Cornwall Work and Health Beacon Project
A job interview has two main purposes: to find out whether a candidate is suitable for a particular job, and to give the candidate information about the job. Every candidate should be given the same opportunities to present themselves and their experience and suitability for the job, and to ask questions about the job on offer.
When advertising a job role it is important not to discriminate against disabled people. It is vital to ensure job adverts are in an accessible format for everyone that is suitable for the job, whether they are disabled or not.
Things to consider when writing job adverts:
- use a font that is large and easy to understand
- make sure that they don’t exclude any section of the community
- state clearly that you welcome applications from all sections of the community and that you have an equal opportunities policy
- only include skills and experiences which are vital to the job in the person specification
- do not set criteria which automatically exclude certain groups, for example stating that applicants must have a driving licence when there is no requirement for travel within the role
- provide the contact details of someone in your organisation who can provide further information and discuss any reasonable adjustments that the applicant may need
- offer alternative application formats, eg paper copy
Places where jobs can be advertised include:
- Jobcentre Plus.
- Careers services and local schools, colleges and universities.
- Local newspapers.
- Online jobs boards.
- Social networks such as LinkedIn, Twitter or Facebook.
Under the Equality Act 2010 you must not ask about a job applicant’s health until you have offered them a job, except to:
- find out whether they need any reasonable adjustments during the recruitment process
- find out if they can carry out an essential function of the job
- monitor whether applicants are disabled (this must be anonymous)
Ask applicants if they need an adjustment to the interview process to allow them to be considered for the job. Make any adjustments if they are reasonable, for example:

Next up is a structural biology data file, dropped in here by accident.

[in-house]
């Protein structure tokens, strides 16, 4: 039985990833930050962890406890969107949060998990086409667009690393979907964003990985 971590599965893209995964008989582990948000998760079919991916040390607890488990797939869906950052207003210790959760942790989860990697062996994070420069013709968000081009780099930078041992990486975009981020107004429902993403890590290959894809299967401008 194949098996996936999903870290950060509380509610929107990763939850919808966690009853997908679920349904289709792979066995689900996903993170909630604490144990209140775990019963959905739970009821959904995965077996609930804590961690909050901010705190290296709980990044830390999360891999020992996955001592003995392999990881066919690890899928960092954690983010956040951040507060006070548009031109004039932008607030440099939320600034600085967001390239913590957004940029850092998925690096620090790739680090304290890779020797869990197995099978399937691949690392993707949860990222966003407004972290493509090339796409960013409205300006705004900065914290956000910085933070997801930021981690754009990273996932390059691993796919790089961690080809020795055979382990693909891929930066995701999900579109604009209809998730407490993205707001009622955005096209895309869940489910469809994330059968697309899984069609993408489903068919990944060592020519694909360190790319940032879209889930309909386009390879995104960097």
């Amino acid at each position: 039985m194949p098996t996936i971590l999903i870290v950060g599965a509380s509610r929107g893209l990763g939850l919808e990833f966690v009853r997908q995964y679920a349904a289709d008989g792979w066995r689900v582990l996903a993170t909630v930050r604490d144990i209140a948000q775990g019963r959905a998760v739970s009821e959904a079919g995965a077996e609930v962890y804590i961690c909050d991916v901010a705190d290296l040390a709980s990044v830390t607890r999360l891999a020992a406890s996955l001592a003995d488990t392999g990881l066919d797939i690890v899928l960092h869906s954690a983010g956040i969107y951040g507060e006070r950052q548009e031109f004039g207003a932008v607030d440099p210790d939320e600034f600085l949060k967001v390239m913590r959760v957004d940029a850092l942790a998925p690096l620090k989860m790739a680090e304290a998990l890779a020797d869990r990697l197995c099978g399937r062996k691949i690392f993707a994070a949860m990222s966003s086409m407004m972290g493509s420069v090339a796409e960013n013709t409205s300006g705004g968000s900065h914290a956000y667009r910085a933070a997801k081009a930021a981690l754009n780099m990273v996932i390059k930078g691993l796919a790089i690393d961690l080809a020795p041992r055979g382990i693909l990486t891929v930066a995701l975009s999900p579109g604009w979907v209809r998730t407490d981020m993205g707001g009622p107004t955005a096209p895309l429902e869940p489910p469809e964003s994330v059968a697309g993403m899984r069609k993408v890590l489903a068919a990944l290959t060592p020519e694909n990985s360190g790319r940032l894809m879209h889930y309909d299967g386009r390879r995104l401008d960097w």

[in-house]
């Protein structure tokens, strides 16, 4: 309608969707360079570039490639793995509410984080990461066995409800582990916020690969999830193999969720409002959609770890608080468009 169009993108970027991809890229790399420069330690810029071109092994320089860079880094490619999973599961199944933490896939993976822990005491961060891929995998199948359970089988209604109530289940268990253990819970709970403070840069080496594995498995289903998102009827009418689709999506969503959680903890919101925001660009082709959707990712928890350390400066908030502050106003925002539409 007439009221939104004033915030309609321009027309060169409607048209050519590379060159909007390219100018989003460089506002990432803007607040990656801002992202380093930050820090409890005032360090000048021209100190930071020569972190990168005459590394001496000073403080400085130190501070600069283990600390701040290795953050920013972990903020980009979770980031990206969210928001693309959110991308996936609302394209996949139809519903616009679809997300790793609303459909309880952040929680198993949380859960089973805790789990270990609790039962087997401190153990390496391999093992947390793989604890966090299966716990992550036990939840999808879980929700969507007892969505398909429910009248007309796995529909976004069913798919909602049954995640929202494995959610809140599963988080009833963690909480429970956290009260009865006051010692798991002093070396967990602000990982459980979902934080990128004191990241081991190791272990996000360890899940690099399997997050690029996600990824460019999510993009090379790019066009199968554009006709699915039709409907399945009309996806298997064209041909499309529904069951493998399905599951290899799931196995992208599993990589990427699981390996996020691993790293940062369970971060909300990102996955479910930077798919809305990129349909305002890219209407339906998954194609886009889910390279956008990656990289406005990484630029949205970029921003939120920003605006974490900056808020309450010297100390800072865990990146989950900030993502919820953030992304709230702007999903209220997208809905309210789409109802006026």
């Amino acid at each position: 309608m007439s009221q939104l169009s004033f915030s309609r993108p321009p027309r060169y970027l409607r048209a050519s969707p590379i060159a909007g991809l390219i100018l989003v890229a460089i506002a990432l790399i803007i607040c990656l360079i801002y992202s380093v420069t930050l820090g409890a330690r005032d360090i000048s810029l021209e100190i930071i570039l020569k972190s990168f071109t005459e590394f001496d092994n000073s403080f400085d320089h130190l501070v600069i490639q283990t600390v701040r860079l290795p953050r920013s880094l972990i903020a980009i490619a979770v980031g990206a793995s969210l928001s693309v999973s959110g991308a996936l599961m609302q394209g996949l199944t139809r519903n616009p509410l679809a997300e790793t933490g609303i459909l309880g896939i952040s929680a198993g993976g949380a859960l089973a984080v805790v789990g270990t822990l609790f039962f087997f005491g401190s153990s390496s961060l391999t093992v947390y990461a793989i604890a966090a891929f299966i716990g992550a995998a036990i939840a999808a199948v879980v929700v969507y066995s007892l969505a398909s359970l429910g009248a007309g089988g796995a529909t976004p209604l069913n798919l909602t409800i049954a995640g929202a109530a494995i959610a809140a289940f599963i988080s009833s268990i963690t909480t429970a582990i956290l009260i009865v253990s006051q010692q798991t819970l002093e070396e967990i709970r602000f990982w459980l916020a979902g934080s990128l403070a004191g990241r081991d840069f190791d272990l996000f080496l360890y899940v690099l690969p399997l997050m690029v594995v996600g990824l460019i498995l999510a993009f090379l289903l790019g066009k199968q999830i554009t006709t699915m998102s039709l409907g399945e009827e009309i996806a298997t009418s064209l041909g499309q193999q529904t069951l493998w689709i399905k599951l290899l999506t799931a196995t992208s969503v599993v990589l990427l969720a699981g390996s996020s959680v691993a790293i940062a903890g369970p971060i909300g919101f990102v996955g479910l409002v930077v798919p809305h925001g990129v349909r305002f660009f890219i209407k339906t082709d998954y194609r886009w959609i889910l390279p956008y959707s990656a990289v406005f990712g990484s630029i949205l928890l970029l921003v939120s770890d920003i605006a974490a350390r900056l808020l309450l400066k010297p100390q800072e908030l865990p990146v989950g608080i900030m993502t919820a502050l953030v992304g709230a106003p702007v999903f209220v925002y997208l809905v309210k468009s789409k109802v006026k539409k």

- use premises that are fully accessible
- change lighting or room layout
- show a visually impaired applicant to their seat
- offer an alternative to a standard interview, for example a working interview or allow extra time
- allow applicants to complete a written test using a computer
When interviewing a disabled applicant, help them to perform to the best of their ability by:
- speaking directly to them rather than any support worker
- telling them about any flexible working patterns that you may be able to offer them
- making sure that you ask each applicant the same questions, whether or not they are disabled
It is important that interviews follow a structure. The candidate will expect the interviewer to take control and to guide the proceedings. A structure ensures that the time available is used in the best possible way and all relevant areas can be covered. It also makes it easier to compare candidates.
Interviews should be broken into stages, for example:
- Welcome - the candidate should be put at ease and have the structure of the interview explained to them.
- Overview of the business and the job on offer - the interviewer should provide background information on the business, including its products and services, objectives, organisation and culture. They should clearly state the tasks involved in the job.
- Interview the candidate - it is important that interviewers use open-ended, specific questions about the candidate's background in order to probe further into his/her experience and qualifications. They should not use closed questions or leading questions.
- Offer time for questions - the interviewer should give the candidate the opportunity to ask their own questions, if they have any.
- Close - the interviewer should finish the interview by asking the candidate if they have anything to add, and then explain the next steps in the selection process if this has not already been covered.